17 Jun 2009

Krugman Digging Himself Deeper

All Posts, Potpourri 1 Comment

Wow this is getting hilarious. A Krugman quote from 2002 has been flying around the Internet, in which he seemed to advocate that Greenspan replace the Nasdaq bubble with a housing bubble.

Now Krugman outdoes himself and posts this (HT2 von Pepe):

One of the funny aspects of being a somewhat, um, forceful writer is that I’m regularly accused of all sorts of villainy. I was personally responsible for the demise of Enron; my nonexistent son worked for Hillary; etc.. The latest seems to be that I called for the creation of a housing bubble — in fact, the bubble is my fault! The claim seems to be based on this piece.

Guys, read it again. It wasn’t a piece of policy advocacy, it was just economic analysis. What I said was that the only way the Fed could get traction would be if it could inflate a housing bubble. And that’s just what happened.

Look closely at the parts I’ve put in bold. In the first one, he is acting like the claim is so absurd, that he has difficulty even understanding how his nutjob critics could come up with it. The very idea, that Krugman would be recommending a housing bubble?! Ha!

Then the second part in bold shows that I know how Krugman thinks. When I blogged about this yesterday, I said that Krugman seems to be predicting a housing bubble, but not really. Some of you doubted my interpretation, but look, that’s exactly how he tried to spin it. (And right, Krugman didn’t actually predict the housing bubble, but that’s why I ended with “but not really.”)

If all we had to work with were the 2002 article in question, we wouldn’t have enough evidence to convict Krugman. After the money quote about Greenspan needing to cause a housing bubble, Krugman wonders whether Greenspan “can do this.” (Actually, this is the worst of all worlds: It seems that Krugman really was saying, ‘Yes Greenspan ought to cause a housing bubble to fix the economy, but I don’t think he can.’ !!)

Fortunately, we have a lot more evidence. Assuming the below quotes and links are legit, Krugman really ought to have a short blog post saying, “OK I screwed up.” (I may have to show him the way in a few days when my summer gold call doesn’t pan out.)

Von Pepe originally alerted me to this follow up material, and as best as I can trace it back, it first appeared on Reason, posted by “Ben.” Here it is in all its glory:

If you think what he wrote in 2002 was offensive, then you’ll really get annoyed reading what he wrote in 2001.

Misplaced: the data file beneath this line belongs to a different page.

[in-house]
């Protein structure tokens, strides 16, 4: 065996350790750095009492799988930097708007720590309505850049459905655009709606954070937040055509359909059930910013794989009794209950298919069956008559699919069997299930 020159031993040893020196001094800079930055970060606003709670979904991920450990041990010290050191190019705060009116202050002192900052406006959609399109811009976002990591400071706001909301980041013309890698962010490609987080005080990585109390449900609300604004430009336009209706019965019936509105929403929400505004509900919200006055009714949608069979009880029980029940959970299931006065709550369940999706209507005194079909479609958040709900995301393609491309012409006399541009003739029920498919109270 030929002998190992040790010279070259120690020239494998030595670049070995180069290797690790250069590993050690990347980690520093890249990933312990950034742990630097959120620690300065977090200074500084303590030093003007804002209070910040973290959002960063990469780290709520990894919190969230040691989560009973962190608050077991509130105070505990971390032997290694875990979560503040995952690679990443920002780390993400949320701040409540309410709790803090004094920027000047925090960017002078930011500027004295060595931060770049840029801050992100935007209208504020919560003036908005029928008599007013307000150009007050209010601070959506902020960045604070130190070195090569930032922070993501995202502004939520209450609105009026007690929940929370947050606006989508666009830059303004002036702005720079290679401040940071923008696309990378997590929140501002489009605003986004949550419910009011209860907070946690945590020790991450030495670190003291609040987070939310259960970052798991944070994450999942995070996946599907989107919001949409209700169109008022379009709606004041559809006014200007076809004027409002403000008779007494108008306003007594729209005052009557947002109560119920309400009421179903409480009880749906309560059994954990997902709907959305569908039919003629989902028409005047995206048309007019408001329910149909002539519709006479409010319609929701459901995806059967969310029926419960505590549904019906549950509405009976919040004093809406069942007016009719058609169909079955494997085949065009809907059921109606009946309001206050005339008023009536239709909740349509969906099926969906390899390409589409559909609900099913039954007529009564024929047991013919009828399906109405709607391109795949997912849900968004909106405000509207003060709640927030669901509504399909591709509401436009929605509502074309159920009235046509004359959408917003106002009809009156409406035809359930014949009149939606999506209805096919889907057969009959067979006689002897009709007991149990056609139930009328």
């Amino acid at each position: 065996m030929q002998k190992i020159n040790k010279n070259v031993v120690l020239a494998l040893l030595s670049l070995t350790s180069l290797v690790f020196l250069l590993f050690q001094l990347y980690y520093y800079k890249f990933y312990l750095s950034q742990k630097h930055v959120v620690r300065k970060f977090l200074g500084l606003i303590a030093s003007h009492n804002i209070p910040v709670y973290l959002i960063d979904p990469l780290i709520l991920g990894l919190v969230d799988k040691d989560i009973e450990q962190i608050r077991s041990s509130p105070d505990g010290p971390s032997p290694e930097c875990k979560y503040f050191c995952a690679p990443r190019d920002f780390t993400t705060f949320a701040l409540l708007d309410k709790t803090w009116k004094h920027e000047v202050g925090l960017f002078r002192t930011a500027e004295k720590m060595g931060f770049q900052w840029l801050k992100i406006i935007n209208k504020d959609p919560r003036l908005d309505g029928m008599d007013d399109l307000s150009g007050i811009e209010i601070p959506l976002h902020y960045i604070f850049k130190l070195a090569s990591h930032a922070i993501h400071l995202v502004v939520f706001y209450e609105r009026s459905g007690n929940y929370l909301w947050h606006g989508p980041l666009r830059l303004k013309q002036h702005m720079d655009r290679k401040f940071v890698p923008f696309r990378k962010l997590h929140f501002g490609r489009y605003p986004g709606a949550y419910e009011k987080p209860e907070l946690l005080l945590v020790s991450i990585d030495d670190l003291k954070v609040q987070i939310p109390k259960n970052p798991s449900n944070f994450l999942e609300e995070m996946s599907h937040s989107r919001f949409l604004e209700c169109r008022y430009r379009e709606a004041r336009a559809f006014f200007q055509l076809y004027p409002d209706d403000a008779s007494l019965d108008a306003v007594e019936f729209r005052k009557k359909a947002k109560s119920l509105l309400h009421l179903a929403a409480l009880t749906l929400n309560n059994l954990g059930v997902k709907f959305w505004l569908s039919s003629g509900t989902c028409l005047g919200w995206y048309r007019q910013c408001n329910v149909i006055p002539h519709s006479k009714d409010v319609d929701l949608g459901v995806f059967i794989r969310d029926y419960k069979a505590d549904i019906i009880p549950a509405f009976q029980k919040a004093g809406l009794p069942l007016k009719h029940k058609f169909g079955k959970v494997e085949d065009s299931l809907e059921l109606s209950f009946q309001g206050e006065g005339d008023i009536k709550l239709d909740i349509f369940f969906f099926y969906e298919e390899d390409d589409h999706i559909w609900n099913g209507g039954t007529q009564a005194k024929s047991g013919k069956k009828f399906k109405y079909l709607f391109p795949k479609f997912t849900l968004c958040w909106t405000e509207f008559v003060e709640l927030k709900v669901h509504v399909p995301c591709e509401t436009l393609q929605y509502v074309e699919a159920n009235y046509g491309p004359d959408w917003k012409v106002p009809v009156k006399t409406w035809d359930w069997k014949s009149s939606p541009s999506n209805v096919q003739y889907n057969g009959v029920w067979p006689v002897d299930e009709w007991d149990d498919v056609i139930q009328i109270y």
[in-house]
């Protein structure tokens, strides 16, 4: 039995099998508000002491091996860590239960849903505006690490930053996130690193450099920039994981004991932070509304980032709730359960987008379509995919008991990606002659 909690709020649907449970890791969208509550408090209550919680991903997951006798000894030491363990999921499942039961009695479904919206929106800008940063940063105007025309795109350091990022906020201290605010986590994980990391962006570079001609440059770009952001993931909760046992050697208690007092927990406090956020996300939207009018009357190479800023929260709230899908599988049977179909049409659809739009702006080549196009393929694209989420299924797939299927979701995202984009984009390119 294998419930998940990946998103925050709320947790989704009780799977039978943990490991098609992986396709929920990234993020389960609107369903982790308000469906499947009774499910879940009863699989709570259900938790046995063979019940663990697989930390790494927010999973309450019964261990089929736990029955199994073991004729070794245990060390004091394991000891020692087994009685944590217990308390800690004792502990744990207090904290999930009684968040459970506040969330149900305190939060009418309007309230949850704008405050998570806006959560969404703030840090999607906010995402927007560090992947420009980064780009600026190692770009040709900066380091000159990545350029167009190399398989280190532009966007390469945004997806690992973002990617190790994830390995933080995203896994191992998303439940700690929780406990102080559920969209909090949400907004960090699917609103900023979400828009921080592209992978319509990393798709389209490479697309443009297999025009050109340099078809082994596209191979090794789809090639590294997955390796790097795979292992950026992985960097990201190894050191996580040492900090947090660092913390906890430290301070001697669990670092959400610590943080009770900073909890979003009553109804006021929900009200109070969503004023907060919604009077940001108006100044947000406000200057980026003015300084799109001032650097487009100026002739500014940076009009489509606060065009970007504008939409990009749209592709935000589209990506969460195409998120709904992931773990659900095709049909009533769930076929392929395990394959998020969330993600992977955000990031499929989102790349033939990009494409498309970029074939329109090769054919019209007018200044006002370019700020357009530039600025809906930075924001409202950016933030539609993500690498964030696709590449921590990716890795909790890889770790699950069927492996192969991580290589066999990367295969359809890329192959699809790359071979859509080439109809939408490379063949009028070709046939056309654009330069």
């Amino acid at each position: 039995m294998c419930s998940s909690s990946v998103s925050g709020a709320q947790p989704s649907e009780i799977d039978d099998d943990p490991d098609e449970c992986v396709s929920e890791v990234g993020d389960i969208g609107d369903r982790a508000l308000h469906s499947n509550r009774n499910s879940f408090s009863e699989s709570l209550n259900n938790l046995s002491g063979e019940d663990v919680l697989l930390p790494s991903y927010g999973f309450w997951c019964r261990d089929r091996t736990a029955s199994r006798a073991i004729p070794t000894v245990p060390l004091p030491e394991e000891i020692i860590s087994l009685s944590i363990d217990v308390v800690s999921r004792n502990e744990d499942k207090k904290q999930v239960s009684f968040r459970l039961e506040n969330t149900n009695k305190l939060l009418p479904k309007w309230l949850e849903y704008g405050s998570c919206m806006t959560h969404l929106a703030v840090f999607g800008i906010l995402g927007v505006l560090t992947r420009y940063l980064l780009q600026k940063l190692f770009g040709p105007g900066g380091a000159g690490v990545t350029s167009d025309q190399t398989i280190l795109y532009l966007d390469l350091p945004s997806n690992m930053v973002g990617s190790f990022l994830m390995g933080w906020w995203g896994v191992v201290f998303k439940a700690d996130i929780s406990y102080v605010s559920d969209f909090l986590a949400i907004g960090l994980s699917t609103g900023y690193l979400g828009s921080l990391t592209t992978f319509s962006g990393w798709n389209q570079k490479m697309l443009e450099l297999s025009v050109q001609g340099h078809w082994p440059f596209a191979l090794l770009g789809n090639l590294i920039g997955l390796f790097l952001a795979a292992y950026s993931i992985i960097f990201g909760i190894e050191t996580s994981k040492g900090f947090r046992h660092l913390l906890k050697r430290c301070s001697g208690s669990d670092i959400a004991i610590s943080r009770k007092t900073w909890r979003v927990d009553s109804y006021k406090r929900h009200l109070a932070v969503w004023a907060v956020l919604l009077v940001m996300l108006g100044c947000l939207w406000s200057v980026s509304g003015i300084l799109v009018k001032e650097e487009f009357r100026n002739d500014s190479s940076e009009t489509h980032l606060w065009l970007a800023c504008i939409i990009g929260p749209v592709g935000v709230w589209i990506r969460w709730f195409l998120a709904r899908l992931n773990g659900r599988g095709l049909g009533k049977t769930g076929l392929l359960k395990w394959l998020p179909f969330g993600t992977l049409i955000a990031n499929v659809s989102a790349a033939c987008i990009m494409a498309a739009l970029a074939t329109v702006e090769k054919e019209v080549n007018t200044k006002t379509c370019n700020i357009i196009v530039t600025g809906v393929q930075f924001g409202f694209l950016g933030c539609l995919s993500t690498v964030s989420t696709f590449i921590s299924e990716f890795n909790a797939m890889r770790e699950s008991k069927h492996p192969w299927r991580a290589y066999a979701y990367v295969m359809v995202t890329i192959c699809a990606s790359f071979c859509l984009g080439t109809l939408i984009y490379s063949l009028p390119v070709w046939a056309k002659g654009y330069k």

German Interview, undated


“During phases of weak growth there are always those who say that lower interest rates will not help. They overlook the fact that low interest rates act through several channels. For instance, more housing is built, which expands the building sector. You must ask the opposite question: why in the world shouldn’t you lower interest rates?”

July 18, 2001


“KRUGMAN: I think frankly it’s got to be — business investment is not going to be the driving force in this recovery. It has to come from things like housing, things that have not been (UNINTELLIGIBLE).

DOBBS: We see, Paul, housing at near record levels, we see automobile purchases near record levels. The consumer is still very much in this economy. Can he or she — or I should say he and she, can they bring back this economy?

KRUGMAN: Well, as far as the arithmetic goes, yes, it is possible. Will the Fed cut interest rates enough? Will long-term rates fall enough to get the consumer, get the housing sector there in time? We don’t know.

August 8th 2001


“KRUGMAN: I’m a little depressed. You know, inventories, probably that’s over, the inventory slump. But you look at the things that could drive a recovery, business investment, nothing happening. Housing, long-term rates haven’t fallen enough to produce a boom there. The trade balance is going to get worst before it gets better because the dollar is still very strong. It’s not a happy picture.”

August 14, 2001


“Consumers, who already have low savings and high debt, probably can’t contribute much. But housing, which is highly sensitive to interest rates, could help lead a recovery…. But there has been a peculiar disconnect between Fed policy and the financial variables that affect housing and trade. Housing demand depends on long-term rather than short-term interest rates — and though the Fed has cut short rates from 6.5 to 3.75 percent since the beginning of the year, the 10-year rate is slightly higher than it was on Jan. 1…. Sooner or later, of course, investors will realize that 2001 isn’t 1998. When they do, mortgage rates and the dollar will come way down, and the conditions for a recovery led by housing and exports will be in place.

October 7, 2001


“Post-terror nerves aside, what mainly ails the U.S. economy is too much of a good thing. During the bubble years businesses overspent on capital equipment; the resulting overhang of excess capacity is a drag on investment, and hence a drag on the economy as a whole.

In time this overhang will be worked off. Meanwhile, economic policy should encourage other spending to offset the temporary slump in business investment. Low interest rates, which promote spending on housing and other durable goods, are the main answer. But it seems inevitable that there will also be a fiscal stimulus package.

Dec 28, 2001


“The good news about the U.S. economy is that it fell into recession, but it didn’t fall off a cliff. Most of the credit probably goes to the dogged optimism of American consumers, but the Fed’s dramatic interest rate cuts helped keep housing strong even as business investment plunged.”

One Response to “Krugman Digging Himself Deeper”

  1. Stourley Kracklite says:

    Krugman “seemed to advocate that Greenspan replace the Nasdaq bubble with a housing bubble.”

    The link you provide does not corroborate your claim.